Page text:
I have enjoyed a lifelong love affair with baseball. Some of my fondest
childhood memories are of collecting baseball cards (with the pink bubble gum), getting autographs of countless players during Spring Training (I still have every one), pouring through the pages of Hy Turkin's old Baseball Encyclopedia and playing simulated baseball board games like APBA for hours on end. Later in life I even co-authored a series of popular baseball books. To echo the words of the immortal Babe Ruth: "Baseball was, is and always will be to me the best game in the world."
But as passionate as I am about our national pastime, there are some things that need to be changed. Here then is what I hate most about the game I truly Iove:
1. The Hall Of Fame's 5-Year Waiting Period: Why make a great player like Derek Jeter wait for half a decade before he is eligible for Cooperstown? Are the Lords of Baseball concerned that a player will un-retire after his induction? How cool would that be? Now batting... Hall of Famer Derek Jeter! Don't like that scenario? Then the Hallowed Hall could pass a new rule: Once inducted you are no longer eligible to play Major League Baseball. Either way, let's honor those who deserve to be immortalized while the memory of their outstanding career is still fresh in our minds and hearts.
2. All World Series Games Played At Night: Baseball is desperately trying to reach younger fans. Then why are all the Fall Classic games broadcast so late that many kids can't stay up to watch them? It's high time to make at least one of the weekend games a day game. Better to sacrifice some prime-time TV revenue now for the longer term benefit of attracting a younger demographic to an aging game.
3. Players Who Don't Tip Their Cap To The Fans: The home town pitcher has hurled a terrific game but he starts to struggle and the manager needs to give him the hook. The fans are on their feet saluting the pitcher's outstanding performance as he walks off the mound toward the dugout. A few players in this situation will tip their cap. Once in a while they'll even doff it. But most players don't even bother to look up at their adoring fans. Tip Your Cap, Guys! It's a simple thing to do and it will endear you to your fan base, especially the kids, forever.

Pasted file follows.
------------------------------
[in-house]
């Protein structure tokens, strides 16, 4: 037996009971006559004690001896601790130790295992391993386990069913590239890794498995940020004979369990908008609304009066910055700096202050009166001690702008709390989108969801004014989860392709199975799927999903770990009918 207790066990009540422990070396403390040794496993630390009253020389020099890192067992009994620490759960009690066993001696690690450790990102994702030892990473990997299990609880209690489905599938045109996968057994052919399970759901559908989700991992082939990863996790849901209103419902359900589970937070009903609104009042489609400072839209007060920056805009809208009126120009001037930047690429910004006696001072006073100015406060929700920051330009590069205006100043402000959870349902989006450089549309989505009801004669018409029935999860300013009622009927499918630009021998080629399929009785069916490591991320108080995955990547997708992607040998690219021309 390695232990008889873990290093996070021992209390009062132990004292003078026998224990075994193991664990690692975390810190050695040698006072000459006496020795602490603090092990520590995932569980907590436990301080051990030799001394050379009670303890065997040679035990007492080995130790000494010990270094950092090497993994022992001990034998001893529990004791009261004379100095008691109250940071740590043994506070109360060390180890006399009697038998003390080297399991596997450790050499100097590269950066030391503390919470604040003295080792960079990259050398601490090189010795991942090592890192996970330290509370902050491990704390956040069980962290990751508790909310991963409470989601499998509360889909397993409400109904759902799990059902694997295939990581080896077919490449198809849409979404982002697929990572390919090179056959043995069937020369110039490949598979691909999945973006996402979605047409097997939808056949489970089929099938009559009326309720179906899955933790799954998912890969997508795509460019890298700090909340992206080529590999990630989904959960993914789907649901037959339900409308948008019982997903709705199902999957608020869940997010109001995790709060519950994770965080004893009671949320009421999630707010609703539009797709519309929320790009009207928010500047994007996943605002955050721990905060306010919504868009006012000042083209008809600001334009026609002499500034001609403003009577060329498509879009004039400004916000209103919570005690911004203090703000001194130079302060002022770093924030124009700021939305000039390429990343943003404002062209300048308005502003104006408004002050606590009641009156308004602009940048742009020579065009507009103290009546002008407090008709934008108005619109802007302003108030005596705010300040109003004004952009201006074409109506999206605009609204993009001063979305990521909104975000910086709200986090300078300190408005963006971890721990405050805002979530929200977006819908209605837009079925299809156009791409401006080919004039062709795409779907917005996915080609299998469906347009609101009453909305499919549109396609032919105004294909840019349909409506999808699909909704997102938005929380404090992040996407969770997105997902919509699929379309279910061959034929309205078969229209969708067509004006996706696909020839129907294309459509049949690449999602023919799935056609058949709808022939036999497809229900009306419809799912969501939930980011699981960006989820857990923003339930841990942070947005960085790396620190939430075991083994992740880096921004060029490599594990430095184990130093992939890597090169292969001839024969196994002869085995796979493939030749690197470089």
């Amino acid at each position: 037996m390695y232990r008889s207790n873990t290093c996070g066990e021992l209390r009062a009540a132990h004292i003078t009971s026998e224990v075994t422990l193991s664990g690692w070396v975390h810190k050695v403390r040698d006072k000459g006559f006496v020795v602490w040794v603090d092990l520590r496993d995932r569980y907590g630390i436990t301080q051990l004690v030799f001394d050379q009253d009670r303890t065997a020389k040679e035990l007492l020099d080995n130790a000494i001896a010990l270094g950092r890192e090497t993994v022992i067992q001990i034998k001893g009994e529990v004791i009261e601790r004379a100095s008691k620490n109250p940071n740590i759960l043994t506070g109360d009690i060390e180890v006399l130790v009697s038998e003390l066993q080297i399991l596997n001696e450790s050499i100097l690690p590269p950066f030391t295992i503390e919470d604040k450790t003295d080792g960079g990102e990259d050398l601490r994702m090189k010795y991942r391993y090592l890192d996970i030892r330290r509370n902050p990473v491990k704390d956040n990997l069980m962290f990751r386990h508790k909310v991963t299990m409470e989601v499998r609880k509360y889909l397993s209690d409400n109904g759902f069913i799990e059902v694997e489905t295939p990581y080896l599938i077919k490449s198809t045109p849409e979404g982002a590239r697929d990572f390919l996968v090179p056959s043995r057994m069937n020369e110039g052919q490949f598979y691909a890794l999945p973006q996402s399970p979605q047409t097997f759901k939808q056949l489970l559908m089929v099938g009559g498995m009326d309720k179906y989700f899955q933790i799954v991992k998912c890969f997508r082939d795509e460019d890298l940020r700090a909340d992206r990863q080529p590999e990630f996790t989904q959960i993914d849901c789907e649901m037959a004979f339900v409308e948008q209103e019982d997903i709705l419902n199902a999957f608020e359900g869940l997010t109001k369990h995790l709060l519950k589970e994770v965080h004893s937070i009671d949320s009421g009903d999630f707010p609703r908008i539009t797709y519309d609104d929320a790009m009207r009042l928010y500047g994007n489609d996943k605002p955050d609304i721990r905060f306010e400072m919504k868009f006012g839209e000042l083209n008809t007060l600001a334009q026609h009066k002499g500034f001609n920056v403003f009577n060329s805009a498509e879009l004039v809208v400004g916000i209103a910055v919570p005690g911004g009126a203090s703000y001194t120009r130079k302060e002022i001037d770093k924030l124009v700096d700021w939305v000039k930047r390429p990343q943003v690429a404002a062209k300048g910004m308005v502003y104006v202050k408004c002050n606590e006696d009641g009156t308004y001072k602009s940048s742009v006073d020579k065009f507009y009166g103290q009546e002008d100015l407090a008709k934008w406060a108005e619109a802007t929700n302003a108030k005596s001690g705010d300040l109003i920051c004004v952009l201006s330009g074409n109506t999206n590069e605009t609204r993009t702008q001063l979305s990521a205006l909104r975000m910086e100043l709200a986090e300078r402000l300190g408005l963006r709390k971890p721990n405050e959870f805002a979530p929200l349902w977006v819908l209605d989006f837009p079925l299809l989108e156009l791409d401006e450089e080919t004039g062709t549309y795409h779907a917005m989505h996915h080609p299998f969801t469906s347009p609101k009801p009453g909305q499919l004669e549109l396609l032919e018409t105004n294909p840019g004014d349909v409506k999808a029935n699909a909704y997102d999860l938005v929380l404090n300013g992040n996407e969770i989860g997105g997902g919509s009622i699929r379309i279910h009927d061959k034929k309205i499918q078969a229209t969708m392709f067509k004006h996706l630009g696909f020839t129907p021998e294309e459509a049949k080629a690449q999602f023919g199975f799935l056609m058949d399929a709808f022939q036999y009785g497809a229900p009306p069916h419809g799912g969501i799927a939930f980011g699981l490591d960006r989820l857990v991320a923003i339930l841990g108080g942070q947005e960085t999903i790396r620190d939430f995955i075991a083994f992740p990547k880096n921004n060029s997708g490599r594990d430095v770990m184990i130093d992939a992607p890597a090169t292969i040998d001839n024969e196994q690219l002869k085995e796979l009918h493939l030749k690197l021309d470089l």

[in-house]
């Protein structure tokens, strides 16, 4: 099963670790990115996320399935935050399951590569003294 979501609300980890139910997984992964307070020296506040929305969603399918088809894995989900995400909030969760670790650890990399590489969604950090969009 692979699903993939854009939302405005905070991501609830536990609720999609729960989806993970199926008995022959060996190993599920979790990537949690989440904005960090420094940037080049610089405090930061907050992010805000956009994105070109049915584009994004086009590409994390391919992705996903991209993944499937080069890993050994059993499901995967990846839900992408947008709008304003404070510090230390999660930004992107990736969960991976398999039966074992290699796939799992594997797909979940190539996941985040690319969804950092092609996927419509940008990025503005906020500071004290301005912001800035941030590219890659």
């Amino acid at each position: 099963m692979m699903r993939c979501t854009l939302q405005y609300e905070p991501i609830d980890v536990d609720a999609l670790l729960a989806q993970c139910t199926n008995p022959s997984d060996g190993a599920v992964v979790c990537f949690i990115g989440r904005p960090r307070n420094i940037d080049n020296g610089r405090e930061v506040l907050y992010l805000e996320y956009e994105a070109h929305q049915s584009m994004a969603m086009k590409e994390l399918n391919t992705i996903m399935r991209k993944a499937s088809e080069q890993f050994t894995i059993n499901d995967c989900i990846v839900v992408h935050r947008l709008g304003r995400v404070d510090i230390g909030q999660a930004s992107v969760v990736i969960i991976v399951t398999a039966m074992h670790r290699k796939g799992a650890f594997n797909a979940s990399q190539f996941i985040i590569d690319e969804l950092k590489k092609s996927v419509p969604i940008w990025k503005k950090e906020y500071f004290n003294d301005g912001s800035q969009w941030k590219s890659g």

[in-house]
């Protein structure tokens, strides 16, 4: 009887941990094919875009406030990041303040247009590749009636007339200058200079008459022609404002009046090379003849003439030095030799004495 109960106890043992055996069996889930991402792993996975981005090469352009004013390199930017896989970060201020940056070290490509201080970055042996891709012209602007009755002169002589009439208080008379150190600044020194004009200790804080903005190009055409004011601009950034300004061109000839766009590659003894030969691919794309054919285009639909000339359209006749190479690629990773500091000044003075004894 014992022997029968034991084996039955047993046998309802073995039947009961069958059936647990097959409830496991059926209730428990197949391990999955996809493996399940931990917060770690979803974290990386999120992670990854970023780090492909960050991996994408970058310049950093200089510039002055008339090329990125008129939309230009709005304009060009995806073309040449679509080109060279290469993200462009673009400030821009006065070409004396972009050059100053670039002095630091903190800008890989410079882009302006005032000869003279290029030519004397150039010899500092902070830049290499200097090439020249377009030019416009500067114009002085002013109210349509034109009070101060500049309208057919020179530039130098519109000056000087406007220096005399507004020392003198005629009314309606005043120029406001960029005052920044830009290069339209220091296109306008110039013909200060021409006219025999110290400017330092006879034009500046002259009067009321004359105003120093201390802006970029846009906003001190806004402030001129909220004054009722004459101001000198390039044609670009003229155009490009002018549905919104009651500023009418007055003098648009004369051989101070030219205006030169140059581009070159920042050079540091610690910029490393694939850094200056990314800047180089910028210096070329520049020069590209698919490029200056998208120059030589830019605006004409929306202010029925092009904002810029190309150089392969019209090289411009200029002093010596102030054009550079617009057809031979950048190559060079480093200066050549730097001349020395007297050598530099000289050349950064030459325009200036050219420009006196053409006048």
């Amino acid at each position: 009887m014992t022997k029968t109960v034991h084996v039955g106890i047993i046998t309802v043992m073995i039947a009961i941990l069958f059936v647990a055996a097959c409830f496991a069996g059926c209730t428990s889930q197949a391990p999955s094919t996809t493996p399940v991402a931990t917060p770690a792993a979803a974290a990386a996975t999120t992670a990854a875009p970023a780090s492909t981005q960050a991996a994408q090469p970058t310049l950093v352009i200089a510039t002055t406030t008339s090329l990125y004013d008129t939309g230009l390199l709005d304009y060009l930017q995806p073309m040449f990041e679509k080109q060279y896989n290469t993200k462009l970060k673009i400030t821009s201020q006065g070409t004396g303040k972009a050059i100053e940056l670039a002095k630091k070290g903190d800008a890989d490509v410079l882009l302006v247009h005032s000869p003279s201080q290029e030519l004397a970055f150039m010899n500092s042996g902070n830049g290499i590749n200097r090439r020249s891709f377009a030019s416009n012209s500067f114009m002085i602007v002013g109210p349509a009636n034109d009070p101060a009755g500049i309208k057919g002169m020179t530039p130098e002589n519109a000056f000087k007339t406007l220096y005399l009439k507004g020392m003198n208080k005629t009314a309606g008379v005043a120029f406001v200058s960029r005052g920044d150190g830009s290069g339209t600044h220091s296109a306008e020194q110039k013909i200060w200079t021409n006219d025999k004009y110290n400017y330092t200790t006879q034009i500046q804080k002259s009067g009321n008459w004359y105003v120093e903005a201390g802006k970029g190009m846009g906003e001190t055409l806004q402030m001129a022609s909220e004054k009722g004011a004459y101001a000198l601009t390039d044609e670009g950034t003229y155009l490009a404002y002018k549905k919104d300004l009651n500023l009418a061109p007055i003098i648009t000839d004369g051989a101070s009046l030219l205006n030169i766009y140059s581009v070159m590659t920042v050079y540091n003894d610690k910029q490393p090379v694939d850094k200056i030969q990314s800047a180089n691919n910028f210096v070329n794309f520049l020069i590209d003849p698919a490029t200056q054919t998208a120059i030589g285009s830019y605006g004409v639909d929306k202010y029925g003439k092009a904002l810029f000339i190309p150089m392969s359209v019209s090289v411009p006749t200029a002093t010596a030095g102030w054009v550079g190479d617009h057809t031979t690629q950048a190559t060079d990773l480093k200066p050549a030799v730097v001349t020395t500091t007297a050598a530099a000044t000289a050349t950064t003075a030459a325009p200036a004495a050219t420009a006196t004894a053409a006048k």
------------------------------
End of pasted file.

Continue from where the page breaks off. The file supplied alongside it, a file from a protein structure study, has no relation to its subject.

4. The Sacrifice Fly Rule: Why isn't a batter charged with an official at bat when he hits a sacrifice fly? And why is it even called a sacrifice? It is not the same as a sacrifice bunt where it's obvious that a batter is deliberately giving himself up to move a base runner. As it stands now, if a batter swings away and happens to hit a fly ball that happens to be deep enough to score a runner who happens to be on third, he is credited with a sacrifice fly and no official time at bat. But if the batter hits a fly ball to that very same spot and the base runner is on second and advances to third, the batter is charged with an official 0-for-1 at bat. Time to change this nonsensical rule. Charge the batter with an out, give him an RBI and stop calling the play a sacrifice when it clearly is not.
5. The Wave: It's the eighth inning. The game is on the line, growing tenser by the moment. So what do the fans do? They start popping up out of their seats, waving their hands in the air and ignoring the drama unfolding right in front of them on the field! Here's a novel idea: Watch the game! If you feel compelled to perform this hackneyed tradition, why not do it between innings?
6. Showboat Relievers: In football, players are penalized for excessive celebrations. So why does baseball allow showboat relief pitchers who close